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50.12 Exceptions for the Chronically Incapacitated
The concept of “chronically Incapacitated” applies to both SRCA and MRCA clients. There are different criteria for each category. It would be impractical to apply the normal Ongoing Review criteria for some clients who are considered 'Chronically Incapacitated'. Some differentiation of the review requirements is required for these clients. The client's case is still reviewed against the review checklist at the same points as identified earlier in this document but will have a different focus, especially on the employment nexus and work capacity issues.
MRCA and SRCA Category 'A' identified clients:
Category A clients could be:
•MRCA SRDP eligible persons
•Those assessed as eligible for the Special Rate of pension (TPI) under the VEA
•Severe Injury Adjustment recipients under the Defence Act
•Serious Mental Illness (requiring constant supervision)
•'Frozen' former employees (i.e. over age 65)
•Maintained in a hospital as per s22 of the SRCA or s127 of the MRCA.
When dealing with Category A clients, regard should be had to the following:
•management of the claim and reviews would not have an ongoing medical liability or work capacity focus;
•ongoing SMR's would generally not be required;
•no restriction of length of medical 'certification' i.e. we have accepted that we will have lifelong liability to pay Incapacity and that the degree of Incapacity will not change;
•concentrate on general file management, quality of life and treatment issues, up to date rates being applied, use of the Review of Compensation Payments form etc;
•a Rehabilitation Provider should be engaged every 5 years to ensure that all treatment and (vocational, medical or psychosocial) rehabilitation needs are met. The Rehabilitation Provider must consult with the person's treating General Practitioner during their assessment and address the client's ongoing incapacity to undertake remunerative work in their report. This is optional in the case of ‘Frozen’ former employees as their age may make vocational or psychosocial rehabilitation unnecessary.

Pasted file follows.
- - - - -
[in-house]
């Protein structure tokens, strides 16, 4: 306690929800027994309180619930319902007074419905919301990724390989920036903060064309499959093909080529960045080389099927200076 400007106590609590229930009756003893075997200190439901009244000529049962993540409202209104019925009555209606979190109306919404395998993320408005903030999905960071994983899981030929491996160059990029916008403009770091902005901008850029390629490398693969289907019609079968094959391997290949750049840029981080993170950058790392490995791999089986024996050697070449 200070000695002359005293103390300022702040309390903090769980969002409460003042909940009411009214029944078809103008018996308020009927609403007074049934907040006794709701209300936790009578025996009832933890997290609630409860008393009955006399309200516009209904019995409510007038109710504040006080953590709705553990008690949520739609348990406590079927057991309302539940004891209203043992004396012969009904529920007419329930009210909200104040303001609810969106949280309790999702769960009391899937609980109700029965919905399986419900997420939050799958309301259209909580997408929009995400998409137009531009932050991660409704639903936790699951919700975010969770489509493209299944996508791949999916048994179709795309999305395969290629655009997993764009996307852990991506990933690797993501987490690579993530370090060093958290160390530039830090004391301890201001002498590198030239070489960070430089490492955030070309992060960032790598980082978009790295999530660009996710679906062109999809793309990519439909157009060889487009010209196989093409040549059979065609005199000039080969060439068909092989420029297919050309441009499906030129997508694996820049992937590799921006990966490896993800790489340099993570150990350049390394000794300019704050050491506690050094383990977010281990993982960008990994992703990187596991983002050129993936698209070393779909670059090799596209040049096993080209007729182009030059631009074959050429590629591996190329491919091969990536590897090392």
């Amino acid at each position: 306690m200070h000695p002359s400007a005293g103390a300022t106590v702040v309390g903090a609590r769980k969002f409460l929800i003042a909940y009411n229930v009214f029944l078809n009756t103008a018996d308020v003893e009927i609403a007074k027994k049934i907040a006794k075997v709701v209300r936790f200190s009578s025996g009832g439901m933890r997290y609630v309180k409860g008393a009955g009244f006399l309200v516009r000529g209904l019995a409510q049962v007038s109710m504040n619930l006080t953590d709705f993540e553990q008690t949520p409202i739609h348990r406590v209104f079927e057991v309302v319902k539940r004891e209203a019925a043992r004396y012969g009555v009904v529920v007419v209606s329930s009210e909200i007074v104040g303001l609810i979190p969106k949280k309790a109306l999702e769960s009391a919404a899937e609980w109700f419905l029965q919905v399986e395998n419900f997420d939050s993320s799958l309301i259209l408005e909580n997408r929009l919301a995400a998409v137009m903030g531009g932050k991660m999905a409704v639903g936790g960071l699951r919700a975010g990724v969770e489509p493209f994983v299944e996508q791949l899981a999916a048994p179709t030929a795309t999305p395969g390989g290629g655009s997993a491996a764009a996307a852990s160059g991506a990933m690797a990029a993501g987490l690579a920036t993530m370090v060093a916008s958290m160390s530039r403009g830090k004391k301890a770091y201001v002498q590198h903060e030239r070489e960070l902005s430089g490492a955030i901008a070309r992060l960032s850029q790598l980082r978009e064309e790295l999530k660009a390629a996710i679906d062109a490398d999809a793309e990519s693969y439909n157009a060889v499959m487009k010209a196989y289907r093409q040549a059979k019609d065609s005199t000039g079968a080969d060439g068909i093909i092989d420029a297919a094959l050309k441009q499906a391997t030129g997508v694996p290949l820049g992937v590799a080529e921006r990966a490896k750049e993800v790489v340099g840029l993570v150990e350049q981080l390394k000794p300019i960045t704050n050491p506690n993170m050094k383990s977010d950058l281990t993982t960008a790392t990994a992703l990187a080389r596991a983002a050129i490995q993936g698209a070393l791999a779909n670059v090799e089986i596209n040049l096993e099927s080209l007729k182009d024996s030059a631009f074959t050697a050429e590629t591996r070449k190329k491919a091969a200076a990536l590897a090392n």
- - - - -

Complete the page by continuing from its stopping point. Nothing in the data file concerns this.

•no other medical “certification” is required;
MRCA and SRCA Category 'B' identified clients:
Category B clients could be:
•A person who has returned to paid employment (whether full or part time) and remains in employment and is in receipt of top-up incapacity payments for a minimum of 1 year.
•Longstanding Incapacity Recipients (minimum 5 years in continuous payment post discharge) and an examination of the following characterisations indicate no foreseeable change in circumstances:
•Age (ie 60+),
•multiple rehabilitative attempts,
•psychiatric sequelae associated with chronic pain,
•medical history of claimed condition,
•multiple unsuccessful treatment regimes,
•place of residence
When dealing with Category B clients, regard should be had to the following:
•after the first review, have a less stringent liability/medical focus e.g. an SMR to review ongoing liability and capacity issues would be as advised by previous credible specialist or GP advice (up to a maximum of five years)
•we should obtain a report from the person's treating GP, or Specialist if there is a treating Specialist. If the person is not working, or the delegate considers that the person may not be working to the maximum of their capacity, a referral to a rehabilitation provider could take the place of obtaining a report from the person's treating doctor. However the rehabilitation provider must discuss the person's incapacity for employment with their treating doctor.
•concentrate on general file management, quality of life, aids, treatment issues, up to date rates being applied, use of the Review of Compensation Payments form.
The 'Chronically Incapacitated' category should be reassessed if changes to the client’s circumstances warrant it.
All clients who have not been assessed as chronically Incapacitated (either Category A or B) should be an active participant on a rehabilitation program. Alternatively we should obtain a report from the person's treating specialist (or from an independent specialist if there is no treating specialist) annually.